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Western Cape promotes use of public transport

by Luyanda Makapela
on 21 May 2008
BuaNews Online
BuaNews Online

The Western Cape Provincial Government and the City of Cape Town have announced an agreement to invest in road-based public transport.

"Investment in road infrastructure for the benefit of the private commuter is unsustainable. People are encouraged to use public transport as a viable alternative," said Provincial Transport MEC Marius Fransman on Tuesday.

Western Cape Public Works spokesperson Al-Ameen Kafaar said the provincial government and the city remained firm in its commitment to improve public transport infrastructure in and around the city with the introduction of the new road system.

He added that over a million people used the city's roads during the morning peak period, of which more than half used public transport.

"The introduction of the Bus and Minibus Taxi [BMT] lane is primarily for the benefit of public transport commuters who make up 67 percent of the total number of commuters using the N2 during the morning peak period.

"After months of monitoring, policing and fine-tuning the system, the introduction of the lane has proven to be an unprecedented success," said Mr Kafaar.

The BMT lane, he said, has provided public transport commuters with an approximate 20-minute shorter journey time when entering the N2 before or at the Borcherd's Quarry interchange.

Mr Kafaar said this was a significant saving for average commuters who often spend up to two hours travelling between home and work each day.

"This enables commuters to either arrive earlier or leave home later. This has also increased the number of bus and taxi trips per day without increasing the number of vehicles needed, resulting in greater public transport efficiency," he said.

"The MEC wishes to express his appreciation to all motorists that continue to abide by the law and ensure that all road users and commuters have a safe, pleasant and convenient journey on our public roads," he said.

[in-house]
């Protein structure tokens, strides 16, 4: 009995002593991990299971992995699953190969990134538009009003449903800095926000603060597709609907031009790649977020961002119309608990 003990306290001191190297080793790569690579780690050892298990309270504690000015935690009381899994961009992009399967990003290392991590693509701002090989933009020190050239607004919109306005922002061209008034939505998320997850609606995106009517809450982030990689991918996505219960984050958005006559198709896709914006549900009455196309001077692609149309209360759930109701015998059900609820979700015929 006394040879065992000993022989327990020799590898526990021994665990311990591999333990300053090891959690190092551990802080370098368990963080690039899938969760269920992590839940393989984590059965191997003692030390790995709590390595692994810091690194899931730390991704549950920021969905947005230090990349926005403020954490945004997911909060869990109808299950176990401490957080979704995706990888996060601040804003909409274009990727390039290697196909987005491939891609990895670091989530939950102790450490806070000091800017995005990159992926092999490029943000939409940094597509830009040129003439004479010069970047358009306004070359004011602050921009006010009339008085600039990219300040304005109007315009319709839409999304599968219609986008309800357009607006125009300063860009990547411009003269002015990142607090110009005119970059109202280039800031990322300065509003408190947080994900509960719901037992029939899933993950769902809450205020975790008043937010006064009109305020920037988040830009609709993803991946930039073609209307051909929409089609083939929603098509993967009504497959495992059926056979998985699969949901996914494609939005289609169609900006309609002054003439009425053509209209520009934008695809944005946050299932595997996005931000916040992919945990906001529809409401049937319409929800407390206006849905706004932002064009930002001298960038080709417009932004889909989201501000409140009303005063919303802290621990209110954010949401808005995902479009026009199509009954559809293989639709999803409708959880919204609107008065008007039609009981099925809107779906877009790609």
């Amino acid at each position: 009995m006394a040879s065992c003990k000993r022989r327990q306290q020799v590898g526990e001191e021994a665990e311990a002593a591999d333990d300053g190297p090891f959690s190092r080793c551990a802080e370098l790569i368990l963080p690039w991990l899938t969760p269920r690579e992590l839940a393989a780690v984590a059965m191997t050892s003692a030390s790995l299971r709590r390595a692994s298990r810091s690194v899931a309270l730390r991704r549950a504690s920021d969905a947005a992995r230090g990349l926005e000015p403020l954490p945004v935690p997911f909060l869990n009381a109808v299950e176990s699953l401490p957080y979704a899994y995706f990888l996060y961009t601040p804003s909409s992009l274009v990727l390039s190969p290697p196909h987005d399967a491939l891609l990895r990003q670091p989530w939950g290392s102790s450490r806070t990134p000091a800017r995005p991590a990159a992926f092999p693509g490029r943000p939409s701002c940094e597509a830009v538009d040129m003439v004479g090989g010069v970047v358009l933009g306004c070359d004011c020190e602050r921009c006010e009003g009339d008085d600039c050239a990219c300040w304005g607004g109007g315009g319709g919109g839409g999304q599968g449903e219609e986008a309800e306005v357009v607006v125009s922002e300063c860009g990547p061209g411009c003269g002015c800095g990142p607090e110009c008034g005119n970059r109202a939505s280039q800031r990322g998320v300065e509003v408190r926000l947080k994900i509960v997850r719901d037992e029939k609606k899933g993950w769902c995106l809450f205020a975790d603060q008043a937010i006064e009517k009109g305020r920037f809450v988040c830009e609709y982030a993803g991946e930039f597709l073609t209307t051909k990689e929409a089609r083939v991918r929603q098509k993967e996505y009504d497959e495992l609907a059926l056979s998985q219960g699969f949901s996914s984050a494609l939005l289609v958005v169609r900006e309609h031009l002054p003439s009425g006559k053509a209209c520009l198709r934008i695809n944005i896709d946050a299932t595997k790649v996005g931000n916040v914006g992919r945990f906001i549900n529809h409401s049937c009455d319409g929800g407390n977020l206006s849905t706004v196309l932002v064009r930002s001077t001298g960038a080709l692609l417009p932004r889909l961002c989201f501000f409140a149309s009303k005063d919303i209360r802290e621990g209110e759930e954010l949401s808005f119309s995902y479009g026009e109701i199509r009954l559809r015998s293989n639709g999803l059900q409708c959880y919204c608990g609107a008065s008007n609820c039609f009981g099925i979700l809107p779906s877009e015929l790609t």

On Tuesday, the National Department of Transport announced that it has been working hard in ensuring an efficient transport system before the 2010 FIFA World Cup.

This was one of the FIFA requirements to host the event.

Addressing the media before tabling his Budget Vote in Parliament on Tuesday, Minister of Transport Jeff Radebe said for the world cup to be a success, an efficient transport system was needed.

"We have worked hard to put up infrastructure that would meet the world cup transport imperatives while knowing that such infrastructure will continue to be invaluable in the transport needs of our people and economy long after the last goal is scored," he said.

The minister said the department's initiative to acquire 1400 luxury coaches to provide transport for guests attending the games were at an advanced stage.

Once the event is over these vehicles are to be ploughed back into the communities.

The department is working closely with the Local Organising Committee as they both share the vision that the world cup is an opportunity to leave a lasting legacy. - BuaNews

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